There are a number of downsides to domestic air travel. For one thing, it may not save you much time as schedules are subject to change at short notice and delays are not uncommon. It also isn’t possible to buy tickets online, although some airlines, such as Air Mandalay allow online reservations and you then pay once you’re in the country. Carriers operating in Myanmar include:
  • Air KBZ
  • Air Mandalay
  • Golden Myanmar Airlines
  • Myanmar National Airlines
  • Union Express Charter Airline
  • Yangon Airways
  • Air Bagan
  1. Mid-Range Hotels
Basic hotels, tend to be in the Chinese mould; multi-floored concrete blocks with plain en-suite rooms off galleried walkways. Space tends to be at a premium, the more you pay, the larger the room, and more comfortable the facilities. There’s generally some outside space.
  1. Upper Mid-Range
Things perk up which you can sleep in great comfort in a room with a modern air-con unit (or central a/c), and expect to have access to a pool. There will be private sitting space on a spacious veranda or balcony, furnished with wicker chairs, and if you are lucky, functioning wi-fi (or internet access in the lobby), laundry, room service, a formal restaurant and a travel desk.
Food in Myanmar is usually served with fresh ingredients, often including vegetables used together with tropical fruits. As with most countries in the region, white rice (htamin in Burmese) is used for most meals as a base to accompany a variety of meat, fish, vegetable and fruit curries or soups. Due to the abundance of vegetables and fruits in Myanmar dishes, and elements of Buddhist culture, vegetarians are generally well catered for Beer, rum and whisky are the most popular alcoholic drinks in Myanmar, whilst locally brewed toddy is also generally available, and wine can be found in higher end restaurants and hotels.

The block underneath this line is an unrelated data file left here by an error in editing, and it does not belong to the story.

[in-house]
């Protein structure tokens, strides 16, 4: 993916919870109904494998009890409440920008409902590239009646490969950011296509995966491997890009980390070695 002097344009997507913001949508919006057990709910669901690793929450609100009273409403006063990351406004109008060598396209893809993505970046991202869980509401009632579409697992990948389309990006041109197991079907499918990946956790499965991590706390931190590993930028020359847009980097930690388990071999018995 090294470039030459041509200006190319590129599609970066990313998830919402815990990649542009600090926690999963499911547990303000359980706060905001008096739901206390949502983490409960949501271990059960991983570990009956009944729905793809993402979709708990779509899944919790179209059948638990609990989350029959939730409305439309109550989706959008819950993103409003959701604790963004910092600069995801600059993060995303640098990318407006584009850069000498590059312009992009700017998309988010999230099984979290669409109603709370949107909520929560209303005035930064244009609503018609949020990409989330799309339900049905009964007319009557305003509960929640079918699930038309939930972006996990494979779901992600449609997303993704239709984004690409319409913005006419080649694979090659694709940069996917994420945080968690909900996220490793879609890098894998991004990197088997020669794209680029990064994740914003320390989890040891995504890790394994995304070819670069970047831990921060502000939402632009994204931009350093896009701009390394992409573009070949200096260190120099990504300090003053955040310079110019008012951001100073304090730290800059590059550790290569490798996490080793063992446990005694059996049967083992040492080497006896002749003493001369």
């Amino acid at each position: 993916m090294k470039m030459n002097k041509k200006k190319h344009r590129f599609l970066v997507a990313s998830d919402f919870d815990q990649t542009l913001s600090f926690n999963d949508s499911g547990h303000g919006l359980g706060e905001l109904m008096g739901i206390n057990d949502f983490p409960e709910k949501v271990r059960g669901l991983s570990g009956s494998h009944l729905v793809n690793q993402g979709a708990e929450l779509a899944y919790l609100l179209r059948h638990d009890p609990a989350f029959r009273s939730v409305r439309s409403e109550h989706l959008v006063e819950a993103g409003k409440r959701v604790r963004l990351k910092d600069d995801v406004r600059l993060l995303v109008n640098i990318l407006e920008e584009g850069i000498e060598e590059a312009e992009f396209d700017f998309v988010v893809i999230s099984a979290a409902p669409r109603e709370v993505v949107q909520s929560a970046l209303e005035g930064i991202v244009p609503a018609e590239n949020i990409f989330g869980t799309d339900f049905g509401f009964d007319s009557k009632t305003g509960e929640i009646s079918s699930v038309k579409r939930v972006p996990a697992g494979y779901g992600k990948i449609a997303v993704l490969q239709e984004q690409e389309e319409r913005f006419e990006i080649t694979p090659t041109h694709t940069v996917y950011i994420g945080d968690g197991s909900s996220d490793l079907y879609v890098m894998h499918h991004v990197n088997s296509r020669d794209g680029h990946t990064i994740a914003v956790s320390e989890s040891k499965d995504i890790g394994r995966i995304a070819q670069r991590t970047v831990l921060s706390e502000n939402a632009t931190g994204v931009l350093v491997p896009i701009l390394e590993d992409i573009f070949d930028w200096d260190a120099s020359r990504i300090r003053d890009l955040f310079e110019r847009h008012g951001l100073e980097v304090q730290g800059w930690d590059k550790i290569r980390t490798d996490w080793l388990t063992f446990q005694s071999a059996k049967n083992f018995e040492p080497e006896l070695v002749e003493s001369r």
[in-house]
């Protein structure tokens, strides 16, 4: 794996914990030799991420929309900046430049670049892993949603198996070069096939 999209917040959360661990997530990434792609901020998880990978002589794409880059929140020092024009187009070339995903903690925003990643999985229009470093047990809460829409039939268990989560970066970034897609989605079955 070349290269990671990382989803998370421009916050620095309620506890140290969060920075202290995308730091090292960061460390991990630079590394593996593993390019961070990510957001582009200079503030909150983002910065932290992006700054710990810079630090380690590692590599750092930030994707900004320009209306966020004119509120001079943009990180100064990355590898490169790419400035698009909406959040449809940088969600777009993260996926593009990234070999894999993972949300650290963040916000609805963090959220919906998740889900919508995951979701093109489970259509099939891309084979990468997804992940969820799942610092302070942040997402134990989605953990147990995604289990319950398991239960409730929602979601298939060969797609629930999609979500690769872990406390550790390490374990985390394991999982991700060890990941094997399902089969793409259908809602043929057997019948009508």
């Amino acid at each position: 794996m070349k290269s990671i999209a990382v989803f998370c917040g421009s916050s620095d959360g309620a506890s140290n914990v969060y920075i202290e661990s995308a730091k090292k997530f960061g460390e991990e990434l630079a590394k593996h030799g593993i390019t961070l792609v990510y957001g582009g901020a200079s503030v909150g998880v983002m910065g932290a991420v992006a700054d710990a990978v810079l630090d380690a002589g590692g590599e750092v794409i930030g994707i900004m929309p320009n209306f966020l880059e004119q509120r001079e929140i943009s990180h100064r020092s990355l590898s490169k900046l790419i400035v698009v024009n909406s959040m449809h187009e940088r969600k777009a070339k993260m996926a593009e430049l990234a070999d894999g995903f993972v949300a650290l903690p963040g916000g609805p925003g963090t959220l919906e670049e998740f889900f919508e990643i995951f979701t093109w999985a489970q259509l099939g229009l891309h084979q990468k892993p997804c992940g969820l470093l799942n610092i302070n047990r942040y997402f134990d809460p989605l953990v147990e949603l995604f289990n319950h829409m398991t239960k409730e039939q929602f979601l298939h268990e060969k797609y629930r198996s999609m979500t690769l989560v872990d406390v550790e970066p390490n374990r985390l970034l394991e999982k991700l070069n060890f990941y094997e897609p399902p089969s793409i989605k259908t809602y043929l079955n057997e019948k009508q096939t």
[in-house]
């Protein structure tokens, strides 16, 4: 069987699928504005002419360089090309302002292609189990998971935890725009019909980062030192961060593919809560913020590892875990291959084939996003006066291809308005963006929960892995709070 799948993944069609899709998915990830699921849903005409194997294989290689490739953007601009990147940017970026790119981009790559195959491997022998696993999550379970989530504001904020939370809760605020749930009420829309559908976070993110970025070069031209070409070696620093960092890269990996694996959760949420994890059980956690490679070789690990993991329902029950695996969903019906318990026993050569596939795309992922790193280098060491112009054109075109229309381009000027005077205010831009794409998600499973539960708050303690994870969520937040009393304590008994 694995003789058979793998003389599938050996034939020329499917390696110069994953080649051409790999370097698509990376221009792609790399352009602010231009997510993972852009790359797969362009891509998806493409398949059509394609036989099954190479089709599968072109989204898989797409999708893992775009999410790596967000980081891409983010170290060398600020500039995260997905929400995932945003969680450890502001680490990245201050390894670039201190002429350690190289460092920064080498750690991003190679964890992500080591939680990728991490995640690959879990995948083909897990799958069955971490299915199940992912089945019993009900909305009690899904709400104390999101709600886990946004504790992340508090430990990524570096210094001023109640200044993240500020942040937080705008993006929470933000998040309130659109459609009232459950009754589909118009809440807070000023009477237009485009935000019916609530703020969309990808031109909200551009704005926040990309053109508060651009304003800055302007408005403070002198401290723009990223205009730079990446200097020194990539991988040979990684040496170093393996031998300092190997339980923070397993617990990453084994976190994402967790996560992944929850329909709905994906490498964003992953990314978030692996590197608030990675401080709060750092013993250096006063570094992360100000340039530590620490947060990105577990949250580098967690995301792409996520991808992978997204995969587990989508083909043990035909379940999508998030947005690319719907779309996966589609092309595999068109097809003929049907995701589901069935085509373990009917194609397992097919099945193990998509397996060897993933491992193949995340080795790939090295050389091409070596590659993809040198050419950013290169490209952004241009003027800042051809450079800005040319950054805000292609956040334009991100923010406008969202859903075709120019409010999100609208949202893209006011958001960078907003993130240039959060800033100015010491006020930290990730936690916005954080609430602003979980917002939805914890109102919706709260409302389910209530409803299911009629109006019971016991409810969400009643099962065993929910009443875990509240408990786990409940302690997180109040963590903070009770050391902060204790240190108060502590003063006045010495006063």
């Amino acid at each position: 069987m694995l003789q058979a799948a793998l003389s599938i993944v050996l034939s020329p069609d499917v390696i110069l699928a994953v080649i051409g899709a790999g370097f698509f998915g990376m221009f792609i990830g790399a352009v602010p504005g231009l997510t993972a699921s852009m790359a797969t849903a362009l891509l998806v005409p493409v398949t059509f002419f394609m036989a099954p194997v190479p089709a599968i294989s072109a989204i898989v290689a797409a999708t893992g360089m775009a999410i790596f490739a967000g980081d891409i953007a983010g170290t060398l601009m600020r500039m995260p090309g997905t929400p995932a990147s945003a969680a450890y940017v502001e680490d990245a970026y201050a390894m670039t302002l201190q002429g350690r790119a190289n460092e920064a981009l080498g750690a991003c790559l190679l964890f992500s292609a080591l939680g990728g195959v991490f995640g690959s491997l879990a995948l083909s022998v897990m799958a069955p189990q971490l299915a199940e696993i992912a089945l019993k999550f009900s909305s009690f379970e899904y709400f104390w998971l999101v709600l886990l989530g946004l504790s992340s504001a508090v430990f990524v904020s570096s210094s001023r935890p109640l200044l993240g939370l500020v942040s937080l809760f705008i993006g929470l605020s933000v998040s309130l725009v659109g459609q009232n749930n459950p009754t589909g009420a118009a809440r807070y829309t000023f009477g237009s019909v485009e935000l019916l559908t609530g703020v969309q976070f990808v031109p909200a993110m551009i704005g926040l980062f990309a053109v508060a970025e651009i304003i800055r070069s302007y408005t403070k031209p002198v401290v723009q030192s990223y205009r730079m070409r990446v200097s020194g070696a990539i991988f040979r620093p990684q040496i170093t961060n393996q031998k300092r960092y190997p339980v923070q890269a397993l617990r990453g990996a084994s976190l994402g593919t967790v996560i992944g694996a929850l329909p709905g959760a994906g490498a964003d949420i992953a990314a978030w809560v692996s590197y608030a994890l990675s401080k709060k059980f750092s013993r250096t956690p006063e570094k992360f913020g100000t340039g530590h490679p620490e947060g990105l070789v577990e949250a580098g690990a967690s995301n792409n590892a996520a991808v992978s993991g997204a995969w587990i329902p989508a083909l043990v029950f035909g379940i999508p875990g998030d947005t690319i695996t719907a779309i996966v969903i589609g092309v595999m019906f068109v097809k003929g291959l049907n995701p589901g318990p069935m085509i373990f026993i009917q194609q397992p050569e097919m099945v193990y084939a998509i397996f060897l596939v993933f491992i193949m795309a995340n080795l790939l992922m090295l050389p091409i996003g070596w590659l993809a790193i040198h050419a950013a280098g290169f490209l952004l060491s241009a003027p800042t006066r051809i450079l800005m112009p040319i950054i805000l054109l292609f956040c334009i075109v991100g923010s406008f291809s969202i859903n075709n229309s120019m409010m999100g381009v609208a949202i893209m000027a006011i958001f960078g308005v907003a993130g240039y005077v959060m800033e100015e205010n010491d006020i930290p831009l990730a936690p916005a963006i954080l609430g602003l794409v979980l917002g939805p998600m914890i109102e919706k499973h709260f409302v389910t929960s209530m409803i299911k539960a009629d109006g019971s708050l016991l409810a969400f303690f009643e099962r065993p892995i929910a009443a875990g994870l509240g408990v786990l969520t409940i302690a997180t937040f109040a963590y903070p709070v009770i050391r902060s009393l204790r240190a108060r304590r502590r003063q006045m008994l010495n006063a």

Simple, open air restaurants that serve alcohol are called beer stations, and can be found on the streets of cities, towns and villages around Myanmar. They usually serve one of the country’s decent draught beers, and are at the heart of Myanmar drinking culture where people come to meet, talk, eat, drink and engage in one of the nation’s favourite pastimes, watching live European football.
  1. Shwedagon Pagoda, Yangon. The object of fervent worship for thousands of years, as well as the venue for some of the country’s most historic pro-democracy rallies in recent decades, Shwedagon Paya (the Shwedagon Pagoda) is Burma’s spiritual nerve centre and its most astounding religious monument.It has been described as being as important as the Taj Mahal and the Egyptian Pyramids!
  2. Ngapali Beach, Rakhaing State, Western Burma. Burma’s only fully fledged beach resort, Ngapali, centres on a tranquil, palm lined bay in the far west of the country. Its soft sand, translucent water and wonderful seafood offer the perfect wind down before heading upriver to the ruins of Mrauk U.
  3. Cruising the Ayeyarwady River, Central Burma. There is no more relaxing way to savour the distinct atmosphere of Burma’s rural heartland than a cruise along the mighty Ayeyarwady River.